The Macedonian women writers in general refuse to adhere to a common identity, such as “women writers” and they do not encourage or accept he discussions on “women’s writing”. In this respect, it seems that they agree with the view of the American feminist theorists Peggy Kamuf, who opposes “the reduction of a literary work to a signature” (according to: Moi 261). However, if one starts from the view of Mary Eagleton that “feminism has always dealt with the fight of women for authorship and authority” (Ibid 264), it is clear that despite their support of a creative egalitarianism and “universal” literary standards. And despite their sometimes anti-feminist views (no matter how shyly expressed), the Macedonian women writers also try to revise the dominant patriarchal, male canon, and the dominant (in its essence quite misogynous) reception of women’s writing.7F These attempts are also seen in the fact that quite a few of the Macedonian women writers write about each other, i.e. they produce their own meta writing about women’s writing, as popular and academic criticism and analyses.8F However, for the time being, these writings are most often promotional in the traditional meaning of the word, and the feminist theories are very rarely used as additional analytical tools. Apart from this, as Lidija Dimkovska says, “the feeling of collective identity is yet to be born with the Macedonian women writers, while the sisterhood support seems even smaller with respect to the support that the men critics give to women authors and women critics to men authors” (Dimkovska 100).
Sources in the Macedonian language:
Бужаровска, Румена. Чкртки. Скопје: Или-или, 2007.
Дамчевска, Весна. „Полова гетоизација во книжевноста.“ Време (бр. 947, 5 јануари 2007). (http://www.vreme.com.mk/DesktopDefault.aspx?tabindex=4&tabid=1&EditionID=976&ArticleID=64367). Пристапено на 15 август 2011.
Дамчевска, Весна. „Расказот не е лек за романот, ни негова антиципација.“ Нова Македонија (бр. 22184, 18 јануари 2011). (http://www.novamakedonija.com.mk/NewsDetal.asp?vest=11811919436&id=26&setIzdanie=22184). Пристапено на 15 октомври 2012.
Димковска, Лидија. Скриена камера. Скопје: Магор, 2004.
Доневска-Најдовска, Бранка. „Имам несовладлива потреба да раскажувам.“ Теа модерна (бр. 528, 10 ноември 2010): 22-25.
Јорданова, Ирена. Помеѓу. Скопје: Или-или, 2008.
Котеска, Јасна. Македонско женско писмо (Теорија, историја и опис). Скопје: Македонска книга, 2002.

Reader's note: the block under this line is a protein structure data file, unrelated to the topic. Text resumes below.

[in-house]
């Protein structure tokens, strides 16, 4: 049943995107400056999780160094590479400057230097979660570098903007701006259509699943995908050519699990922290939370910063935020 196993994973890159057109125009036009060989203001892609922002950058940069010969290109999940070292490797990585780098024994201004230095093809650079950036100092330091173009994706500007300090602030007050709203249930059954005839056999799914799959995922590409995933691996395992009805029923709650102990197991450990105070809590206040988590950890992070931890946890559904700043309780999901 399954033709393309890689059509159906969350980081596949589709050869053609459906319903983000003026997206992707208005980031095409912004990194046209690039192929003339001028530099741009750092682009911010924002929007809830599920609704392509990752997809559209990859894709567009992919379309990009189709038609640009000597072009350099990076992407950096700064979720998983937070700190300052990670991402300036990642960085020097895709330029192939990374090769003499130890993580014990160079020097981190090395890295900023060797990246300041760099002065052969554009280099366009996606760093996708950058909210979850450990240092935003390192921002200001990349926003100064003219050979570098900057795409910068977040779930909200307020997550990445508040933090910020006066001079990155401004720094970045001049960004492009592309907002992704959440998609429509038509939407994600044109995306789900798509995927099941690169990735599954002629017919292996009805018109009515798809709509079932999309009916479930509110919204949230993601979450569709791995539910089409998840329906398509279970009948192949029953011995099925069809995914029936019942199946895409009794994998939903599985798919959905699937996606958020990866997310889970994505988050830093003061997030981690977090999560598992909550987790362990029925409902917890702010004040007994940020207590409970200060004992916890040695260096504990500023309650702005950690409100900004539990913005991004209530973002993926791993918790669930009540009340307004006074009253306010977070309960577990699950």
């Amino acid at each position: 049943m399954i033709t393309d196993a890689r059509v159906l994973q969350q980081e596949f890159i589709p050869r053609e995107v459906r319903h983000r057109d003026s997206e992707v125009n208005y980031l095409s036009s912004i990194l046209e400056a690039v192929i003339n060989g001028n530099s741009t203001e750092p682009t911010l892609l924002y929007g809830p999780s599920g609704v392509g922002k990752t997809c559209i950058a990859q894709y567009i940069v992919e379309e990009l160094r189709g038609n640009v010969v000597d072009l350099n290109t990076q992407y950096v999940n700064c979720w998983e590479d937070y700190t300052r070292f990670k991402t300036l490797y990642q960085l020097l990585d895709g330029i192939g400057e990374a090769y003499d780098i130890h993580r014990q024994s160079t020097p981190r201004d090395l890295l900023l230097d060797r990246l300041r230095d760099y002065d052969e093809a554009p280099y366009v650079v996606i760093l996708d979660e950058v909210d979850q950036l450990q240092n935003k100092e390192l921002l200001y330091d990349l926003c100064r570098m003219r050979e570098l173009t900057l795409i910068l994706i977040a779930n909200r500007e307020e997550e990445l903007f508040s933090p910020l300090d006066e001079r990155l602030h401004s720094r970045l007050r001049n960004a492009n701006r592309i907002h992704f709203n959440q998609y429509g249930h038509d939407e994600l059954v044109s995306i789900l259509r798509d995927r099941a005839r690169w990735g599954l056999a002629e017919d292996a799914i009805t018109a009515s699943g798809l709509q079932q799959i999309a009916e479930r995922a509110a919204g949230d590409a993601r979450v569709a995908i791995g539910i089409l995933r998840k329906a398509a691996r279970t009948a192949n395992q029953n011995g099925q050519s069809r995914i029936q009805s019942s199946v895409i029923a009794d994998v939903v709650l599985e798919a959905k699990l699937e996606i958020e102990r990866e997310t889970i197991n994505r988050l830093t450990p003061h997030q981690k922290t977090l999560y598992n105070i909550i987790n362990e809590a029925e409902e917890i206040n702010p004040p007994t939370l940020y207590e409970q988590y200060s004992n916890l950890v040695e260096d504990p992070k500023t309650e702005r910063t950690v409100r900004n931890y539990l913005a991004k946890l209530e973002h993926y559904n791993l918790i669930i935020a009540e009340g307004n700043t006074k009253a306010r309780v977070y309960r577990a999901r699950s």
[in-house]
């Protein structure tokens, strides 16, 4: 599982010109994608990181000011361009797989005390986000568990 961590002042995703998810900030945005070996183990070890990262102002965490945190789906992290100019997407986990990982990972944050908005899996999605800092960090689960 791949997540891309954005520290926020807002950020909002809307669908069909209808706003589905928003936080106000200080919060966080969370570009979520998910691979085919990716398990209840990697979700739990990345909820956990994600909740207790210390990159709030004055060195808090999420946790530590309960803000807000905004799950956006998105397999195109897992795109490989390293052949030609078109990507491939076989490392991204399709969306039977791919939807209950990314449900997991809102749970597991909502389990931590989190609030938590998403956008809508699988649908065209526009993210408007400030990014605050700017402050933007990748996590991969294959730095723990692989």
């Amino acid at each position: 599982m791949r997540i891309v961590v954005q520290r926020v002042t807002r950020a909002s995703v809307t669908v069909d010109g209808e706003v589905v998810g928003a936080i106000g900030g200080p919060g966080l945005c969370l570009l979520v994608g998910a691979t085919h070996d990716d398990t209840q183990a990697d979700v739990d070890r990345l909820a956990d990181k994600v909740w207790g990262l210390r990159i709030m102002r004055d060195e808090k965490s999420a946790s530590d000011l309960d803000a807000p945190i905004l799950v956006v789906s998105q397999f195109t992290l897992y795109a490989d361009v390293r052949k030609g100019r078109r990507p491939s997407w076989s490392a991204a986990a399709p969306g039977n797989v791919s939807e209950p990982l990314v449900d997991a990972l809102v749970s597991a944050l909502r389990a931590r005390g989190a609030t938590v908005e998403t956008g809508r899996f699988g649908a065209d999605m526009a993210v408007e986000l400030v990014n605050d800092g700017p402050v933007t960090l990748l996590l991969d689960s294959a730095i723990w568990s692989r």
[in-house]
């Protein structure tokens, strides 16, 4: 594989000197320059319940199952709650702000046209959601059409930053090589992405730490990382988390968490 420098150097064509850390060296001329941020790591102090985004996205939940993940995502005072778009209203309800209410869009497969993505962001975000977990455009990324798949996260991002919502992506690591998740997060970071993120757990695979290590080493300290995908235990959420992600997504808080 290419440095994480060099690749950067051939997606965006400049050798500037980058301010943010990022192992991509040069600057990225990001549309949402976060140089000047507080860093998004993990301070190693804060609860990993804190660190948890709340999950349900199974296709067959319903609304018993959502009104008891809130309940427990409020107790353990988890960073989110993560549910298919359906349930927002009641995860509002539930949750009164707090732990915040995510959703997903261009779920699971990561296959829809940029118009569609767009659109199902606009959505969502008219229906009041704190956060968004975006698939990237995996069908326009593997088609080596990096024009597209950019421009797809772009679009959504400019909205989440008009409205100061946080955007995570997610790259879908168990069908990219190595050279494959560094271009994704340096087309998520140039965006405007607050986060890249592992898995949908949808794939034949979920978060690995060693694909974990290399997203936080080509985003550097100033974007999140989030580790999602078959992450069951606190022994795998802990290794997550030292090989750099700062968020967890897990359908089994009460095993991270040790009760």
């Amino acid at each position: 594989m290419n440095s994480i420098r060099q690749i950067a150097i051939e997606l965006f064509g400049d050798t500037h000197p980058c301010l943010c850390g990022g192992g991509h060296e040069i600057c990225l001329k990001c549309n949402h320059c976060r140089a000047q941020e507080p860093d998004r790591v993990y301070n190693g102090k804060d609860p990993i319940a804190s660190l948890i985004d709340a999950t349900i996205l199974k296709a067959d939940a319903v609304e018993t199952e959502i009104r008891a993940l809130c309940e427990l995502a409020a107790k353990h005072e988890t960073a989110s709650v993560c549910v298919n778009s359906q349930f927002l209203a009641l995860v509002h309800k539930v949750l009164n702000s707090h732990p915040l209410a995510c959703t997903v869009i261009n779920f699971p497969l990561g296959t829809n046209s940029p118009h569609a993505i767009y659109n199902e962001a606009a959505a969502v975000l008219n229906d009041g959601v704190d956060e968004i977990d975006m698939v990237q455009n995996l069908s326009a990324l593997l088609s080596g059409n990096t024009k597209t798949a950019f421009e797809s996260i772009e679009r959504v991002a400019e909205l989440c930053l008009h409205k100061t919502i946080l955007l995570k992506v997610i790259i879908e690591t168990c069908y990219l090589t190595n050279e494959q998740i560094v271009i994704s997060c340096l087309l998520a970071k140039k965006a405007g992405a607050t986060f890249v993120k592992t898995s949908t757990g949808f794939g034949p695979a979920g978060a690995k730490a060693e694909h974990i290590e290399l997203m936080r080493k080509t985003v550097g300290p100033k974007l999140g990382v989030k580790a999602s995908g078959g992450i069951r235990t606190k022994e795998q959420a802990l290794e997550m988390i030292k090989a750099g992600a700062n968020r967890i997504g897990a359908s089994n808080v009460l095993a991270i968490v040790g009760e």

Петровска-Георгиева, Мимоза. „Капитално дело се пишува и за Александар Македонски и за Зоки Поки.“ Нова Македонија (бр. 22548, 4 април 2012): 14-15.
Поповска, Невена. „Интервју: Пишувањето е добра професија. Ирена Јорданова.“ Утрински весник (бр. 3446, 1 декември 2010): 16.
Ќорвезироска, Оливера. Две перници. Скопје: Три, 2010.
Ќорвезироска, Оливера. (С)плетени раскази. Скопје: Магор, 2003.
Ќулавкова, Катица, уредник. Феминистички стратегии. Скопје: Сигмапрес, 1998.
Шелева, Елизабета. Дом / Идентитет. Скопје: Магор, 2005.
Sources in other languages:
Dimkovska, Lidija. “Frauenliteratur in Mazedonien.” Trans. Klaus Olof Detlef. In Tomašević, Dragana, Birgit Pölzl & Robert Reithofer, eds. Frauen schreiben. Positionen aus Sudosteuropa. Graz: Leykam, 2006, 96-101.
Moi, Toril. “I Am Not a Woman Writer: About Women, Literature and Feminist Theory Today.” Feminist Theory, vol. 9(3), (2008): 259-271.
Nunn, Pamela Gerrish. “As a Woman, I Have No Country.” (http://www.humanitiesresearch.net/news/as_a_woman_i_have_no_country). Пристапено на 2 март 2012.
1. When one speaks about the issue of identity with the Macedonian women writers, one should of course bear in mind that the identity issue, especially in this context, “does not only consist of noting (being noted) of what we are, but rather, and even more, of aspiring (subjunctive mood) of what we want to be” (Шелева 53). Thus, the way in which the women writers see themselves, especially as opposed to (or within) the Macedonian (prose) canon refers both to the current state of affairs, but also to their aspirations/desires/needs for (eventually) redefining themselves and/or the canon as such.